Having given so much, our veterans deserve to feel included, supported and valued when they return to civilian life. Sadly, this is not always the case.
Dr Sharon Mascall-Dare, Founder of StoryRight and MindRight
Recognising that many service members feel unsupported and unprepared for life beyond the military, Dr Sharon Mascall-Dare, together with a number of her fellow veterans and colleagues, founded StoryRight and MindRight – support programs to empower veterans in their transition to life after service.
These programs are now offered through THRF Group charity Military & Emergency Services Health Australia and are crucial to ensuring our veterans can overcome new challenges in the civilian world.
Someone who knows just how vital StoryRight and MindRight are, is Curtis – a former serving member of the Royal Australian Navy.
“After serving in the British Royal Navy, and the Royal Australian Navy for a total of thirty years, I had a real fear of not being understood in the civilian world,” Curtis says.
Curtis has a successful Naval career behind him, including operational service on submarines and surface ships. He’s also served on the ground in Afghanistan, helping to provide much needed medical support to injured troops.
Having come under fire a number of times, lost friends and mentors and faced long-term mental health challenges due to service experience, Curtis has shown incredible leadership and personal strength.
There’s no doubt that Curtis’ personal qualities, skills and experiences are invaluable in the civilian world, beyond the military.
But Curtis is not alone in finding the transition tough. Like many other veterans who’ve given so much, he’s found it challenging to understand his place in the civilian world.
As you may know, the mental shift from military to civilian life comes with many challenges that can make identifying and communicating your transferable skills extremely difficult.
As Curtis says, “When I applied for jobs that I knew I would be perfect for, it was hard to take it when I didn’t even get an interview.”
Veteran unemployment can lead to feelings of social isolation, rejection, self-doubt and a dangerous spiral of potential mental health repercussions. Our veterans are missing out on opportunities because their skills are misunderstood and undervalued in the civilian world.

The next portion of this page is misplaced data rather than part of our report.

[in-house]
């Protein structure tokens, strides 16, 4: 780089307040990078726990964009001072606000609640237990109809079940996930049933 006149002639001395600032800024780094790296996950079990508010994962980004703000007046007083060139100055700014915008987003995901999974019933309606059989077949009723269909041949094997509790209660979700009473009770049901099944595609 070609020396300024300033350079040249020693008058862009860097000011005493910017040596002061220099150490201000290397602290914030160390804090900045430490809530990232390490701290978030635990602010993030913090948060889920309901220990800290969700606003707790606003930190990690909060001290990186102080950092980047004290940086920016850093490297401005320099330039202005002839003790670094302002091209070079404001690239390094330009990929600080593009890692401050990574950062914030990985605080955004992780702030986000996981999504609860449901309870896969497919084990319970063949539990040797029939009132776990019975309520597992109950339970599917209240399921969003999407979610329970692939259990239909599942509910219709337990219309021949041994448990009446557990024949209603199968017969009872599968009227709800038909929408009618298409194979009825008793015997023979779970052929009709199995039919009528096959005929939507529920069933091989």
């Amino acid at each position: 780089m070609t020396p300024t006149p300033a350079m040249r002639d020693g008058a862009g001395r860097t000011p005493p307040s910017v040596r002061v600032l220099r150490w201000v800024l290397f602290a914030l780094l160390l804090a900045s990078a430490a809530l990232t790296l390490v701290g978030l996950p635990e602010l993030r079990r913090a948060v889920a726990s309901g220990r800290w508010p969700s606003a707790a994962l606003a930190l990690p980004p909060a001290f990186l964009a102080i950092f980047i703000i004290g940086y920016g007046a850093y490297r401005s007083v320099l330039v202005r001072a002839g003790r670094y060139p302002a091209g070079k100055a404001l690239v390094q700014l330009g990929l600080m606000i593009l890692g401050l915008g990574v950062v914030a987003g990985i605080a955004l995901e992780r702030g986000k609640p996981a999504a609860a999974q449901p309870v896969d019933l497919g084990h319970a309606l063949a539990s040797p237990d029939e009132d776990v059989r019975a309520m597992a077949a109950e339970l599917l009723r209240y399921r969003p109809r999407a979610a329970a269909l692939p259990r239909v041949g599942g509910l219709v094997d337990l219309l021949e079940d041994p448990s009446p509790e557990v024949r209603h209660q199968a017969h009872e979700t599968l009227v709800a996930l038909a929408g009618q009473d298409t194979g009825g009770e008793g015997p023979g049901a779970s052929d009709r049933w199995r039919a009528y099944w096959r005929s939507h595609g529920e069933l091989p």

StoryRight and MindRight are unique programs in that they are veteran-led, and aim to not only equip veterans with the skills and confidence to tackle new obstacles, but also to challenge stigma in the wider community.
StoryRight helps people to tell their ‘story’ of military experience in ways that are ‘right’ for civilian employers and with renewed self-confidence.
And it works! Our research shows that 8 out of 10 people who attend our workshops have secured a job or study opportunity within six months of working with us.
Importantly, StoryRight is also about contributing to change in the national narrative so that veterans are seen as individuals, with experiences, skills and capabilities that have value in wider society as well as the military.
MindRight assists with the emotional and identity side of transition. It provides tools to successfully undertake the mindset shift from serving military member to civilian.
As you may know, the military has strong focus on teamwork and it’s often difficult for veterans to recognise that they count as an individual, that they have unique and personal value.
Just recognising that value is often transformative, which is why these support programs are so vital!
Our StoryRight and MindRight programs helped Curtis with his transition from military to civilian life.
Curtis has completed both programs and says, “StoryRight and MindRight provided the turning point I was looking for.”
“StoryRight helped me pick out the issues in my job applications and how I wasn’t selling myself well enough, while MindRight gave me self-belief in the civilian world.”
“After all I have done in my career, I still had feelings of crushing self-doubt. MindRight helped me fully understand my own value,” Curtis says.
Like MESHA’s other programs, StoryRight and MindRight make a real and tangible difference to veterans’ lives.
Curtis says, “Like many other veterans leaving the defence force, I’ve struggled psychologically with a loss of identity and have felt isolated. Now, I feel I’m on the right track and my mental health has never been better.”
Moving forward, we hope to reach many more veterans like Curtis by expanding to online workshop delivery and a wider network of facilitators who are, themselves, veterans.
Your support is helping Australia’s veterans successfully transition from military to civilian life and ensuring they get a ‘fair go’ after giving so much. Thank you!